At the official 10th reunion of the Battle of Little Bighorn on June 25, 1886, survivors and their wives, (l.-r.) Cpl. Hall, Sgt. George Horn, Capt. Thomas McDougall, Mrs. McDougall, Maj. Frederick Benteen, Capt. Edward S. Godfrey, Mrs. Kate Benteen, Dr. Henry R. Porter, Mrs. Garity, Capt. Winfield Scott Edgerly, Trumpeter, 1st Cavalry George P. Penwell and the Crow scout White Swan, posed in front of the Custer Monument on Last Stand Hill. The granite obelisk was dedicated in 1881 and fenced in 1884 to protect it from vandals.

If Burkman was correct, Curly could not have been present at Custer’s last battle, based on the time and distance he had travelled to the pack train. In 1908, for example, he confessed to the Crow Indian agent that he “did not get into the fight, but saw it from a ridge north of the field.” However, he could not have seen anything from the ridges where he claimed to have “looked for a brief time upon the conflict,” as he told Bradley and Le Forge. “I have done sight tests from the area where he supposedly watched the battle,” Seasonal Battlefield Ranger Michael N. Donahue has informed us, “and you can see nothing, especially if there was any smoke or dust (which there was).”

For the sake of history this “sole survivor’s” tale must, therefore, be put to rest!

Postscript

Curly often related his alleged experiences at Little Bighorn. Between 1908 and 1913, for example, Walter M. Camp interviewed him on four known occasions (including at least one visit to the battlefield) assisted by Tom Le Forge and other interpreters. His accounts became not only more detailed but also more embellished. They included the claim that he had been present with Custer’s command after it retreated from the river and at Boyer’s urging escaped from Calhoun Hill at the southern end of the battlefield as they were being surrounded.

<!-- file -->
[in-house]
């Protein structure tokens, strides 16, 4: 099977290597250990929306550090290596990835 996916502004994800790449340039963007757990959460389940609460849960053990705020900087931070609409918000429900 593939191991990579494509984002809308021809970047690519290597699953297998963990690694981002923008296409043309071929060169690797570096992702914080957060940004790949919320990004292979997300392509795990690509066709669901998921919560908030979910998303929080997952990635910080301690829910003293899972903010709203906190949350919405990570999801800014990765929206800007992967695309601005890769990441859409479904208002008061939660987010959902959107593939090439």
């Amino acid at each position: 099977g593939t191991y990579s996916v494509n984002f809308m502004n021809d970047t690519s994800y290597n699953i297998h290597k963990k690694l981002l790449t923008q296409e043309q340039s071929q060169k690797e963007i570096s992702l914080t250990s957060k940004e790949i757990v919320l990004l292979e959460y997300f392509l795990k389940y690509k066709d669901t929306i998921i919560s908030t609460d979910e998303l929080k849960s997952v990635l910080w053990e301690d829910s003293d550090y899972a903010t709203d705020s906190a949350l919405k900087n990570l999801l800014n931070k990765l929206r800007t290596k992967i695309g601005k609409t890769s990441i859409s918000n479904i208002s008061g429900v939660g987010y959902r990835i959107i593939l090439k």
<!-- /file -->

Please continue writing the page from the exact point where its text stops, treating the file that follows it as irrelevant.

Curly also threw the other three Crow scouts under the bus. He told Camp that before Custer went into action, they “turned tail and put back up the river following our trail along the bluffs.” After they had left, he and Boyer “joined Custer…as he was advancing toward the village.” No wonder bad blood toward Curly was apparent when Maj. Gen. Hugh Scott and Col. Tim McCoy interviewed the four scouts on-site in 1919. “We did not see Curly,” White Man Runs Him argued, when “Boyer told us to go back.” Their antipathy toward him was clear. “The three Crows against Curly hang together,” Scott told battle survivor Luther R. Hare. “I believe Curley [sic] left long before he says he did.” (The story of three scouts is a tale for another time.)

At the 10th reunion of the Battle of Little Bighorn, a group of horsemen posed for D.F. Barry on the west bank of the Little Bighorn River at Reno’s Retreat Crossing. Maj. Marcus Reno’s Companies A, G and M were ordered by Custer to cross the Little Bighorn River in the early afternoon and attack the Indian village. Reno’s troopers were quickly repulsed by an overwhelming Indian counterattack and were forced to retreat back across to the east side of the river.

Yet Curly, by then, had told a more credible version of his Little Bighorn experience. As Custer reached the river, Curly said that Boyer informed the scouts he was joining Custer “and for the rest of us to go back to the pack outfit.” Retracing his steps, he turned east up Reno Creek and “met the pack train. The outfit went on through and that was the last I saw of them.” He followed a circuitous route to the mouth of the Little Bighorn, where he encountered the Far West two days later.

C. Lee Noyes resides in Morrisonville, New York, with his wife, Michele, whom he credits with reviving and sustaining his longtime passion for the 1876 Battle
of the Little Bighorn.

Editor’s Note:

C. Lee Noyes is this month’s guest “Build Your Western Library” columnist in “Western Books.” Go to page 43 to read about his favorite books on the archaeological history of Little Bighorn Battlefield National Monument.